Two Northumberland schools have written to parents asking for a financial contribution to make up for a shortfall in government funding.
Queen Elizabeth High School, in Hexham, and Hexham Middle School are both facing budget cuts, which is a cause for concern for teachers and Trustees at the schools.
Executive headteacher Graeme Atkins sent a letter to parents asking them for financial help.
The headteacher warned that funding cuts could lead to larger class sizes, extra‐curricular provision being reduced and staff potentially leaving.
The letter went on to explain ways in which parents can help, including writing to their MP Guy Opperman.
"To help relieve the pressure, we are now taking the unprecedented step of asking parents for a voluntary contribution towards our schools' costs. We do not undertake this lightly. However, faced with the prospect of making cuts that will affect our students, we believe it would be irresponsible not to ask for your help."
The "preferred option" is for parents to set up a monthly standing order.
Mr Atkins' letter said: "We appreciate that some families are hard pressed and will not be able to make a financial contribution."
Jo Davies is a parent with children at Hexham Middle School.
She told ITV News Tyne Tees that she's worried that financial contributions from parents to their children's schools will become the norm.
According to a report by the Education Policy Institute, (EPI), the average secondary school in England is facing losses of almost £300,000, while primaries will lose out on tens of thousands of pounds.
It warns that growing financial pressures will mean that all state schools across the country are likely to see real terms cuts to per pupil funding in the next few years, with half of primaries and secondaries facing reductions of between 6% and 11% by 2019/20.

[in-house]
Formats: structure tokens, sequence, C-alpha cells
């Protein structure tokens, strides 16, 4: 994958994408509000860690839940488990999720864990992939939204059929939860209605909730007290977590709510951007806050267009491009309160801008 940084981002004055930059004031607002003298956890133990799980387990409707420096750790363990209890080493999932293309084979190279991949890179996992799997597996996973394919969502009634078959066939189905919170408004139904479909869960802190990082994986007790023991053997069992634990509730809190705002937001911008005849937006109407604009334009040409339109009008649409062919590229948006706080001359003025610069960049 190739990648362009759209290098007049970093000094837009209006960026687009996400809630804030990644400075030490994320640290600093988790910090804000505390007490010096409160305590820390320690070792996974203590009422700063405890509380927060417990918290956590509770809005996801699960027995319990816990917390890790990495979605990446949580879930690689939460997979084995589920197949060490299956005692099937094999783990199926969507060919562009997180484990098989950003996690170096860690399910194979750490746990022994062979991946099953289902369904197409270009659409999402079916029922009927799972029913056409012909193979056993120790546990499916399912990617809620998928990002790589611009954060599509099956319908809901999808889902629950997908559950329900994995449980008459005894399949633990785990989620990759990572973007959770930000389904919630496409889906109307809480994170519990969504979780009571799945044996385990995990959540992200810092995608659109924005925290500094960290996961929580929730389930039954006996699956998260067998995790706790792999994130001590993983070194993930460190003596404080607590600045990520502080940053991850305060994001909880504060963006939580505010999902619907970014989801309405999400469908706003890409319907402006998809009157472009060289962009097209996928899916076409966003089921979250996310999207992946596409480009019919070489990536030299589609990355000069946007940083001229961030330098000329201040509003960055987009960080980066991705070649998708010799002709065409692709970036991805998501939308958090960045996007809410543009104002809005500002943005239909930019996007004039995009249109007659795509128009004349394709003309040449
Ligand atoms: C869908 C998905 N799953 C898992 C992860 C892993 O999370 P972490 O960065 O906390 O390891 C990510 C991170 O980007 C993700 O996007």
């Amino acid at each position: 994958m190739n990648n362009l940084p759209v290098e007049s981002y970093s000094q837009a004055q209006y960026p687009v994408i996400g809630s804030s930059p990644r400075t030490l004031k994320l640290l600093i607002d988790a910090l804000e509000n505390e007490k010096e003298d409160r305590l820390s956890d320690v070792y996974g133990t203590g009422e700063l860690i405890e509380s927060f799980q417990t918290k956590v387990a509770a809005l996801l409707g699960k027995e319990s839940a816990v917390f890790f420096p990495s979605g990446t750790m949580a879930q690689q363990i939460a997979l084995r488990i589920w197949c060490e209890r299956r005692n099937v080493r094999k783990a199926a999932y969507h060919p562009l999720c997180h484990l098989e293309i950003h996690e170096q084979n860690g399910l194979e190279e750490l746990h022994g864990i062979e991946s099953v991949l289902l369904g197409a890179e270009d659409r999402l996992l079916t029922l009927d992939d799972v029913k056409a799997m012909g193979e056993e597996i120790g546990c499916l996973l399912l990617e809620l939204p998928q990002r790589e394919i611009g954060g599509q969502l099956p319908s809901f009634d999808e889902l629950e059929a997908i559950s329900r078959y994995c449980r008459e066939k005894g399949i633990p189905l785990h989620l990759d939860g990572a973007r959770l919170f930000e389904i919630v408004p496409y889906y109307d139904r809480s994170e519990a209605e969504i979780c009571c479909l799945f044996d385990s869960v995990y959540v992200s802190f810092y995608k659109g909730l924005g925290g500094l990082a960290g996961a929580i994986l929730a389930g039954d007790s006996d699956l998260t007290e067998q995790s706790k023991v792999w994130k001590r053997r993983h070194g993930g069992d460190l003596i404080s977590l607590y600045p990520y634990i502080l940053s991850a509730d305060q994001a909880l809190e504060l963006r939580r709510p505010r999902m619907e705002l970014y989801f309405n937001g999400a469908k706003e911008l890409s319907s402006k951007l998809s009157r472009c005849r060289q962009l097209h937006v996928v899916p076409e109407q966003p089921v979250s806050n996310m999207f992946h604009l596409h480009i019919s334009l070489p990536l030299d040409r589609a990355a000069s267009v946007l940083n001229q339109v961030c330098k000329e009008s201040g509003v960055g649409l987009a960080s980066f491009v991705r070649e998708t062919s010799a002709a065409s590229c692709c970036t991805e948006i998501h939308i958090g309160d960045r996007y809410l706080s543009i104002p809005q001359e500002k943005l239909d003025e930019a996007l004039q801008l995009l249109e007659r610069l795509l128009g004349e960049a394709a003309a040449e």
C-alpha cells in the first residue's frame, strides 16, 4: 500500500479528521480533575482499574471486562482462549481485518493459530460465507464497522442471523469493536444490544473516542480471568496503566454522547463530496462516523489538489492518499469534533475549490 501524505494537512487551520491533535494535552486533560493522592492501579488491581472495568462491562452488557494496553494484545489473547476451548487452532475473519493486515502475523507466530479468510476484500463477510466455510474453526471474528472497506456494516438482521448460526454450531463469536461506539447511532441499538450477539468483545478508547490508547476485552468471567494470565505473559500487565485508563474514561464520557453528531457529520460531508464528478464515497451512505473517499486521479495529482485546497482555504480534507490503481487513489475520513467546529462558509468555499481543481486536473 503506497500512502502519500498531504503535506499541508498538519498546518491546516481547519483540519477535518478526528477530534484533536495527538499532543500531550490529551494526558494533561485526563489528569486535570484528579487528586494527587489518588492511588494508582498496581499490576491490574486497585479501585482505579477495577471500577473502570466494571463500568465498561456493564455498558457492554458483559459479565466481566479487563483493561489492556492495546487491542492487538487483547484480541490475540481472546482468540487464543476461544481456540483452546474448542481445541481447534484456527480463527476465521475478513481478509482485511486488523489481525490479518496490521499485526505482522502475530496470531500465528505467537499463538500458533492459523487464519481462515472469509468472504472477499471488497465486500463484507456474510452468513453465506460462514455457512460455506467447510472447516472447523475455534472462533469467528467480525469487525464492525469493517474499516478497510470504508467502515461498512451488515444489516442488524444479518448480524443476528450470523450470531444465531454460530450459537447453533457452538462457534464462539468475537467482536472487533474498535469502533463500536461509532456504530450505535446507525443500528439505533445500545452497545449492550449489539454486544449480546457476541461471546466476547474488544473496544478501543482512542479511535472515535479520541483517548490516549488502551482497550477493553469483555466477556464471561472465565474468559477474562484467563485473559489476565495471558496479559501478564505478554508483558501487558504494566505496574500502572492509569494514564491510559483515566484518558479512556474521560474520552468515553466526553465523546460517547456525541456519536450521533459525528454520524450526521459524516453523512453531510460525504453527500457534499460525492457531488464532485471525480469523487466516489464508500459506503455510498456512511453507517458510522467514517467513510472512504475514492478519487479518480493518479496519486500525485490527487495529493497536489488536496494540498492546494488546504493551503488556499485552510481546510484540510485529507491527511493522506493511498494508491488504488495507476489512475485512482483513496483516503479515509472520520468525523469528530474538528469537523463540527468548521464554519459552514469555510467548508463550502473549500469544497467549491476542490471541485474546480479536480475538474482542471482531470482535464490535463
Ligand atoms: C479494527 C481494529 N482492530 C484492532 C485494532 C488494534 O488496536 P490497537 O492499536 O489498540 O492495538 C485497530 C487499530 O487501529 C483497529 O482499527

Government proposals to introduce a new national funding formula would see schools get basic funding per pupil and additional money based on factors such as deprivation, and low prior attainment of pupils.
Ministers have said the new system will be fairer for schools and claimed Northumberland would get more.
A spokesman for the Department of Education said: “The government has protected the core schools budget in real terms since 2010, with school funding at its highest level on record at more than £40bn in 2016-17. But the system for distributing that funding across the country is unfair, opaque and outdated. We are going to end the historic postcode lottery in school funding and under the proposed national schools funding formula, more than half of England’s schools will receive a cash boost.
“In Northumberland, funding would go up by 1.2 per cent, over £2m, if the proposed new funding formula was implemented.
“We are consulting on the factors that will make up the formula and we know that it is important that we get this right so that every pound of the investment we make in education has the greatest impact. The consultation will run until 22 March 2017, and we are keen to hear from as many schools, governors, local authorities and parents as possible.”